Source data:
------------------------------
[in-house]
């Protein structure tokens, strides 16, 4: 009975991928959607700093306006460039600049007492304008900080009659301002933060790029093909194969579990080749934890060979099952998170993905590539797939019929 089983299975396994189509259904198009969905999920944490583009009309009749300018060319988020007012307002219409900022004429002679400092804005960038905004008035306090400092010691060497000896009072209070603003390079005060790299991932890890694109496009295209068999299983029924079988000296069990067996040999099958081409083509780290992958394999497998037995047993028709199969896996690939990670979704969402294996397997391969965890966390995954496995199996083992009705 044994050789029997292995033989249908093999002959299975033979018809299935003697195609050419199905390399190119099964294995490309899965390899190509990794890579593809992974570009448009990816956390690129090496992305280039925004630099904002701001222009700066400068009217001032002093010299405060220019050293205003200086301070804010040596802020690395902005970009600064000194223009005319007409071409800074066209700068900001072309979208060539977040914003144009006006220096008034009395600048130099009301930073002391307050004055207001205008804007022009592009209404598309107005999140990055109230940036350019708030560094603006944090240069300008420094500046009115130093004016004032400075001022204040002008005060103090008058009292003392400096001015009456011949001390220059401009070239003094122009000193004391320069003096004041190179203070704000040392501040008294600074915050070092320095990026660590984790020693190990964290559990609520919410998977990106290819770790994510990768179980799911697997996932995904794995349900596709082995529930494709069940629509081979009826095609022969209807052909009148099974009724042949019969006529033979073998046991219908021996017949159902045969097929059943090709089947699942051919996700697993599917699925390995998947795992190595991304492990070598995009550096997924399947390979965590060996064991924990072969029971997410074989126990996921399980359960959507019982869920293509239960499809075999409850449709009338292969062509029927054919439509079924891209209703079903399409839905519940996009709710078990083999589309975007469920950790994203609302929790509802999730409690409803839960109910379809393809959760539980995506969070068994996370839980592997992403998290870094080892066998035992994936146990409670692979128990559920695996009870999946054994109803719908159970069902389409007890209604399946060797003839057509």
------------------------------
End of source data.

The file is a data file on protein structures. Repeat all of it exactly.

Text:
[in-house]
């Protein structure tokens, strides 16, 4: 009975991928959607700093306006460039600049007492304008900080009659301002933060790029093909194969579990080749934890060979099952998170993905590539797939019929 089983299975396994189509259904198009969905999920944490583009009309009749300018060319988020007012307002219409900022004429002679400092804005960038905004008035306090400092010691060497000896009072209070603003390079005060790299991932890890694109496009295209068999299983029924079988000296069990067996040999099958081409083509780290992958394999497998037995047993028709199969896996690939990670979704969402294996397997391969965890966390995954496995199996083992009705 044994050789029997292995033989249908093999002959299975033979018809299935003697195609050419199905390399190119099964294995490309899965390899190509990794890579593809992974570009448009990816956390690129090496992305280039925004630099904002701001222009700066400068009217001032002093010299405060220019050293205003200086301070804010040596802020690395902005970009600064000194223009005319007409071409800074066209700068900001072309979208060539977040914003144009006006220096008034009395600048130099009301930073002391307050004055207001205008804007022009592009209404598309107005999140990055109230940036350019708030560094603006944090240069300008420094500046009115130093004016004032400075001022204040002008005060103090008058009292003392400096001015009456011949001390220059401009070239003094122009000193004391320069003096004041190179203070704000040392501040008294600074915050070092320095990026660590984790020693190990964290559990609520919410998977990106290819770790994510990768179980799911697997996932995904794995349900596709082995529930494709069940629509081979009826095609022969209807052909009148099974009724042949019969006529033979073998046991219908021996017949159902045969097929059943090709089947699942051919996700697993599917699925390995998947795992190595991304492990070598995009550096997924399947390979965590060996064991924990072969029971997410074989126990996921399980359960959507019982869920293509239960499809075999409850449709009338292969062509029927054919439509079924891209209703079903399409839905519940996009709710078990083999589309975007469920950790994203609302929790509802999730409690409803839960109910379809393809959760539980995506969070068994996370839980592997992403998290870094080892066998035992994936146990409670692979128990559920695996009870999946054994109803719908159970069902389409007890209604399946060797003839057509």